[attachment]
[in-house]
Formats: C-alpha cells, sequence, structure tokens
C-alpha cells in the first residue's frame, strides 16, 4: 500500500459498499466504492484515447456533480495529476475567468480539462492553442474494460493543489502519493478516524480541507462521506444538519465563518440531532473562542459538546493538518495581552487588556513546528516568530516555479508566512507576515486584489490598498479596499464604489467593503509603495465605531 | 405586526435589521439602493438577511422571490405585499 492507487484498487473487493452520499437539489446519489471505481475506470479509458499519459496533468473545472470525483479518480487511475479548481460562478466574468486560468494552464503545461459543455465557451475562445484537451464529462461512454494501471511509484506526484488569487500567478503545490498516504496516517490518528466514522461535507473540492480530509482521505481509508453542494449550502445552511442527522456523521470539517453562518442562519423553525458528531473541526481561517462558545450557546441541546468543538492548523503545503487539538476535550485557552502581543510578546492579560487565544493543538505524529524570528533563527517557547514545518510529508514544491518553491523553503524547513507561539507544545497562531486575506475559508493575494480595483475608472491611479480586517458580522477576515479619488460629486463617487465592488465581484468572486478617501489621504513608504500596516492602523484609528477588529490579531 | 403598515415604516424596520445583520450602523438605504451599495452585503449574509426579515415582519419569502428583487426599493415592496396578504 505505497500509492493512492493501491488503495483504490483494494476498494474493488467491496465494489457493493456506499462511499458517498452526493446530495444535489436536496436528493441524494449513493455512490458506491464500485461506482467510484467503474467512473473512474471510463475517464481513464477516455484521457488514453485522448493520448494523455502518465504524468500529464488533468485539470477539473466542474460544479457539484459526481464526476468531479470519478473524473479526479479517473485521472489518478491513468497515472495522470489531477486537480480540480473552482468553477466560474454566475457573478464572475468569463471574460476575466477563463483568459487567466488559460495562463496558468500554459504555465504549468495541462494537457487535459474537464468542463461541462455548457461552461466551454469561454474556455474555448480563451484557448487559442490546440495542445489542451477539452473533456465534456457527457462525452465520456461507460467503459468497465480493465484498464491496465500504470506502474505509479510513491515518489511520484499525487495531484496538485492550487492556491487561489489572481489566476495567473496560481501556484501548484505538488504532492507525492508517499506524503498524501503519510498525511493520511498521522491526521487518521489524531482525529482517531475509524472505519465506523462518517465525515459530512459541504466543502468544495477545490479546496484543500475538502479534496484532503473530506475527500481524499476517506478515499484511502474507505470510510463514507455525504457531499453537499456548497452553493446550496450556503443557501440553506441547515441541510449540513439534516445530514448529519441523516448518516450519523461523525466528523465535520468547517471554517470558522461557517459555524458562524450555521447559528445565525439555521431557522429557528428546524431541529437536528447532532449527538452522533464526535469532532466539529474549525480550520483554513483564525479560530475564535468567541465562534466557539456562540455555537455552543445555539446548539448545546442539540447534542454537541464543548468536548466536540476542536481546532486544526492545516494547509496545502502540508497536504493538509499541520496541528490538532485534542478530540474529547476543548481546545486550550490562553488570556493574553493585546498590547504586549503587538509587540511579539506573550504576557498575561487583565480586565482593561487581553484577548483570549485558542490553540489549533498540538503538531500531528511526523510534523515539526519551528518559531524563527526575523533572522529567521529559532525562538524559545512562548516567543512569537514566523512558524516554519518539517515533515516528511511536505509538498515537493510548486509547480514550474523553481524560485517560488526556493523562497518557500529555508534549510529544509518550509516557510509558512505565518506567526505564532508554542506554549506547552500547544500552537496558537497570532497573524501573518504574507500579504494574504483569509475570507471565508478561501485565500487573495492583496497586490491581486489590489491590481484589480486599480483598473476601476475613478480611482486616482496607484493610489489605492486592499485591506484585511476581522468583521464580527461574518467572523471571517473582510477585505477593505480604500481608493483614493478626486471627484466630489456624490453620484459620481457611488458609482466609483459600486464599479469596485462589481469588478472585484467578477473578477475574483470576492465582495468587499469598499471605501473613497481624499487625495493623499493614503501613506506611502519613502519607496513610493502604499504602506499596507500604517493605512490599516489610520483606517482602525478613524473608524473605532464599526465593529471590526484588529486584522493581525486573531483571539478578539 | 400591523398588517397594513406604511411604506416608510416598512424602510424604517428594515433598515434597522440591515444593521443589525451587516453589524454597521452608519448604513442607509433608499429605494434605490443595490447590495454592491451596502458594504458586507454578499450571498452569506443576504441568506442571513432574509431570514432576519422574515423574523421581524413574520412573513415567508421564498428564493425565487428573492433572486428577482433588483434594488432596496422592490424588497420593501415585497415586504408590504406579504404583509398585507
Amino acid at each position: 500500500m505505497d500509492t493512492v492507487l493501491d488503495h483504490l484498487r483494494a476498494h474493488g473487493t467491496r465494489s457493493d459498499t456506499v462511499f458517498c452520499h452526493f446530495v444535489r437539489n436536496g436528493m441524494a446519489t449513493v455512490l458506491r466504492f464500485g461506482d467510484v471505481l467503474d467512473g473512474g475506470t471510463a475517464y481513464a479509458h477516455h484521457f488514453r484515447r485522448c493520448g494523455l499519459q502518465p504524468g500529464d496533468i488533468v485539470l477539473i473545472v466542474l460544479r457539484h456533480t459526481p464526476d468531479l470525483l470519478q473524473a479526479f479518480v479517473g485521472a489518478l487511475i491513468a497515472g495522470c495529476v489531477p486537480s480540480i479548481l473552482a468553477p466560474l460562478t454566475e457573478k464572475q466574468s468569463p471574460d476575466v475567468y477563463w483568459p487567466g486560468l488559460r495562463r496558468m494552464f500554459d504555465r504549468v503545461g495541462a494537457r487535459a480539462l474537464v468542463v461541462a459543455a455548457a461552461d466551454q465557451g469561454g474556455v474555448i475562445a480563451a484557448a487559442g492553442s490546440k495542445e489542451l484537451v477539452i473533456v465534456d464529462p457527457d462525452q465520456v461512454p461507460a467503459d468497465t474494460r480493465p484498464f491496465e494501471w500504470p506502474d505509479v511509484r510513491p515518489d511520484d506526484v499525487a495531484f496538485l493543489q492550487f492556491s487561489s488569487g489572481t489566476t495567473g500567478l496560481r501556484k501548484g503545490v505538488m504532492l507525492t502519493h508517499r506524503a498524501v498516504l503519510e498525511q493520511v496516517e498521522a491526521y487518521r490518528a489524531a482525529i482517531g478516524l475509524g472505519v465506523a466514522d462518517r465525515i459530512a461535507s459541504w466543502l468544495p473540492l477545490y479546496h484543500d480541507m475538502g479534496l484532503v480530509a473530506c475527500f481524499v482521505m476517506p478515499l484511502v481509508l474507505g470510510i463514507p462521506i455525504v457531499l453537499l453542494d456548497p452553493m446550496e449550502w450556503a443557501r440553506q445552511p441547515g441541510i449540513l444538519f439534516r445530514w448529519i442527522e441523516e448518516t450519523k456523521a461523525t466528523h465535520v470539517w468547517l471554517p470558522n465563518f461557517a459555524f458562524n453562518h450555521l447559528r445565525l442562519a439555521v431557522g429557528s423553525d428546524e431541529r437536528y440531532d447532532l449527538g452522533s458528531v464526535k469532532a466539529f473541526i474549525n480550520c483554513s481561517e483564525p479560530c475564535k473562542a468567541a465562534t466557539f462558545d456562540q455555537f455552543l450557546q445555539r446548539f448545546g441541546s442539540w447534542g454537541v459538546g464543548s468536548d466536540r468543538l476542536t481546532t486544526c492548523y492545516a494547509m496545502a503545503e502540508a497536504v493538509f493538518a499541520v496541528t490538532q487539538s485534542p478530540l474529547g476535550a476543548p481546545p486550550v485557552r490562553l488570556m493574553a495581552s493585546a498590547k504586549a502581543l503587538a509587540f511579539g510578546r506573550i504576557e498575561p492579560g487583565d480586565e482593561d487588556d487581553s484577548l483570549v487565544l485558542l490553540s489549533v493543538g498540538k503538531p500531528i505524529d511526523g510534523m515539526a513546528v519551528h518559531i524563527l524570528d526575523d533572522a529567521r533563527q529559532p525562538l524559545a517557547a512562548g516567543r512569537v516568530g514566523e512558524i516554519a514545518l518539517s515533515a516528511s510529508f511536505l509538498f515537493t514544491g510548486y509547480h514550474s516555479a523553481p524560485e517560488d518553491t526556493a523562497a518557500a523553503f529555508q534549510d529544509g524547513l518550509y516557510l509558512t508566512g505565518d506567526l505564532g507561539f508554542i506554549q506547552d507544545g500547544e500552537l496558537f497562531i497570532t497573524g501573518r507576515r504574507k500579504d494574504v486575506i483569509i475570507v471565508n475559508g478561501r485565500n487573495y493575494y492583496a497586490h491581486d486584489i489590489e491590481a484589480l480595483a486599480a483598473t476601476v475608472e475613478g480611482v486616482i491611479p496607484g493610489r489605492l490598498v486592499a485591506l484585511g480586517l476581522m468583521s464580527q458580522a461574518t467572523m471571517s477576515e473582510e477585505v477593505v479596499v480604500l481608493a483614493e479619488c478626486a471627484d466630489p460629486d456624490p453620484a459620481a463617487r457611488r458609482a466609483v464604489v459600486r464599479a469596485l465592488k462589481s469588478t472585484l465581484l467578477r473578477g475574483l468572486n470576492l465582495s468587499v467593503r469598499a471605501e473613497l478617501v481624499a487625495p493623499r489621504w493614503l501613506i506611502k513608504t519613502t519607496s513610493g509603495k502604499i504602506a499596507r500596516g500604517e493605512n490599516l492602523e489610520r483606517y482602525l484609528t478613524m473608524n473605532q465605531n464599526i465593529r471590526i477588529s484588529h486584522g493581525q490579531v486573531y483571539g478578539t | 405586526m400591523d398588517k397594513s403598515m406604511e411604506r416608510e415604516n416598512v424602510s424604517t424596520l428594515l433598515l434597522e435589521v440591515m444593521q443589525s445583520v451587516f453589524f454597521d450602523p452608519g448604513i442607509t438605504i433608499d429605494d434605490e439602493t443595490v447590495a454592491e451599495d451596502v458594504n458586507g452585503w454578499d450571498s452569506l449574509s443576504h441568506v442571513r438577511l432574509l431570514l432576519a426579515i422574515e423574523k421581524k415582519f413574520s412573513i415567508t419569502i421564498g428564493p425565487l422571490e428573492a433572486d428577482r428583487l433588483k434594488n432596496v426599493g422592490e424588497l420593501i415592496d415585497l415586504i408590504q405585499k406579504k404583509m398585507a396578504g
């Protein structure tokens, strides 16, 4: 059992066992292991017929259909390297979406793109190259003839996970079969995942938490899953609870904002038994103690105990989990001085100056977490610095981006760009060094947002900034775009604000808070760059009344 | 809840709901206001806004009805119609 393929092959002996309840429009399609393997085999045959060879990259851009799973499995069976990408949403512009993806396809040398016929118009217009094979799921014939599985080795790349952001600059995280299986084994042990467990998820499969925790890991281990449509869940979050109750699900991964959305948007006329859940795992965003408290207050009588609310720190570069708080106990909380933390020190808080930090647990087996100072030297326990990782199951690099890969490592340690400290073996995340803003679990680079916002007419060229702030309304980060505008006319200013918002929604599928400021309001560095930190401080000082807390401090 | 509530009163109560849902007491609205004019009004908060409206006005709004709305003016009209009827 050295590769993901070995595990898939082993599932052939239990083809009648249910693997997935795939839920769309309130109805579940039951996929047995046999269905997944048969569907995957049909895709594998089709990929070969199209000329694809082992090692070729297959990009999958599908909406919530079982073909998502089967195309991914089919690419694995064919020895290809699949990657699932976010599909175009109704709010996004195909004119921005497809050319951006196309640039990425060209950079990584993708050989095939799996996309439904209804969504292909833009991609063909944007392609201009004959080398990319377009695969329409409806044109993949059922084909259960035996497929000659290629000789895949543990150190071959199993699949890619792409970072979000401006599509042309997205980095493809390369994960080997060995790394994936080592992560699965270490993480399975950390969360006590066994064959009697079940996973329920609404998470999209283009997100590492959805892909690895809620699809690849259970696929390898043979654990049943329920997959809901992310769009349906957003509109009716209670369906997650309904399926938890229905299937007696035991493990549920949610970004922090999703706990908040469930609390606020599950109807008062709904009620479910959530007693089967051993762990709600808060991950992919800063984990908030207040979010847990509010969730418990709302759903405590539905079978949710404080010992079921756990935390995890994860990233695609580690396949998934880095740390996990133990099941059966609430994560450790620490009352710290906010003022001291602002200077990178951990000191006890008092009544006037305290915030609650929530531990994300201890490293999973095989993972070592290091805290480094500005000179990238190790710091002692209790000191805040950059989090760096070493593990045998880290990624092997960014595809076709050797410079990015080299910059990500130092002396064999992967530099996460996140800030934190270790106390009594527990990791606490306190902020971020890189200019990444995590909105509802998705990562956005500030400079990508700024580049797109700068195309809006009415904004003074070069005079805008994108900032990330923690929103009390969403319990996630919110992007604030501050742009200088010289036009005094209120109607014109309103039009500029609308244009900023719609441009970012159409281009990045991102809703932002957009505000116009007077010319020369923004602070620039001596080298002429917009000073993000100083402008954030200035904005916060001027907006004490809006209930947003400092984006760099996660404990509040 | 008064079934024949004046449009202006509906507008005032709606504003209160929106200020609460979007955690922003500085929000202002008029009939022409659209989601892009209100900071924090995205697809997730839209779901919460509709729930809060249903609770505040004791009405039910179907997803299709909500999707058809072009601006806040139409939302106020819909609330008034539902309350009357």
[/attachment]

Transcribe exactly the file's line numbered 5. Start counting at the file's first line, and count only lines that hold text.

């Protein structure tokens, strides 16, 4: 059992066992292991017929259909390297979406793109190259003839996970079969995942938490899953609870904002038994103690105990989990001085100056977490610095981006760009060094947002900034775009604000808070760059009344 | 809840709901206001806004009805119609 393929092959002996309840429009399609393997085999045959060879990259851009799973499995069976990408949403512009993806396809040398016929118009217009094979799921014939599985080795790349952001600059995280299986084994042990467990998820499969925790890991281990449509869940979050109750699900991964959305948007006329859940795992965003408290207050009588609310720190570069708080106990909380933390020190808080930090647990087996100072030297326990990782199951690099890969490592340690400290073996995340803003679990680079916002007419060229702030309304980060505008006319200013918002929604599928400021309001560095930190401080000082807390401090 | 509530009163109560849902007491609205004019009004908060409206006005709004709305003016009209009827 050295590769993901070995595990898939082993599932052939239990083809009648249910693997997935795939839920769309309130109805579940039951996929047995046999269905997944048969569907995957049909895709594998089709990929070969199209000329694809082992090692070729297959990009999958599908909406919530079982073909998502089967195309991914089919690419694995064919020895290809699949990657699932976010599909175009109704709010996004195909004119921005497809050319951006196309640039990425060209950079990584993708050989095939799996996309439904209804969504292909833009991609063909944007392609201009004959080398990319377009695969329409409806044109993949059922084909259960035996497929000659290629000789895949543990150190071959199993699949890619792409970072979000401006599509042309997205980095493809390369994960080997060995790394994936080592992560699965270490993480399975950390969360006590066994064959009697079940996973329920609404998470999209283009997100590492959805892909690895809620699809690849259970696929390898043979654990049943329920997959809901992310769009349906957003509109009716209670369906997650309904399926938890229905299937007696035991493990549920949610970004922090999703706990908040469930609390606020599950109807008062709904009620479910959530007693089967051993762990709600808060991950992919800063984990908030207040979010847990509010969730418990709302759903405590539905079978949710404080010992079921756990935390995890994860990233695609580690396949998934880095740390996990133990099941059966609430994560450790620490009352710290906010003022001291602002200077990178951990000191006890008092009544006037305290915030609650929530531990994300201890490293999973095989993972070592290091805290480094500005000179990238190790710091002692209790000191805040950059989090760096070493593990045998880290990624092997960014595809076709050797410079990015080299910059990500130092002396064999992967530099996460996140800030934190270790106390009594527990990791606490306190902020971020890189200019990444995590909105509802998705990562956005500030400079990508700024580049797109700068195309809006009415904004003074070069005079805008994108900032990330923690929103009390969403319990996630919110992007604030501050742009200088010289036009005094209120109607014109309103039009500029609308244009900023719609441009970012159409281009990045991102809703932002957009505000116009007077010319020369923004602070620039001596080298002429917009000073993000100083402008954030200035904005916060001027907006004490809006209930947003400092984006760099996660404990509040 | 008064079934024949004046449009202006509906507008005032709606504003209160929106200020609460979007955690922003500085929000202002008029009939022409659209989601892009209100900071924090995205697809997730839209779901919460509709729930809060249903609770505040004791009405039910179907997803299709909500999707058809072009601006806040139409939302106020819909609330008034539902309350009357």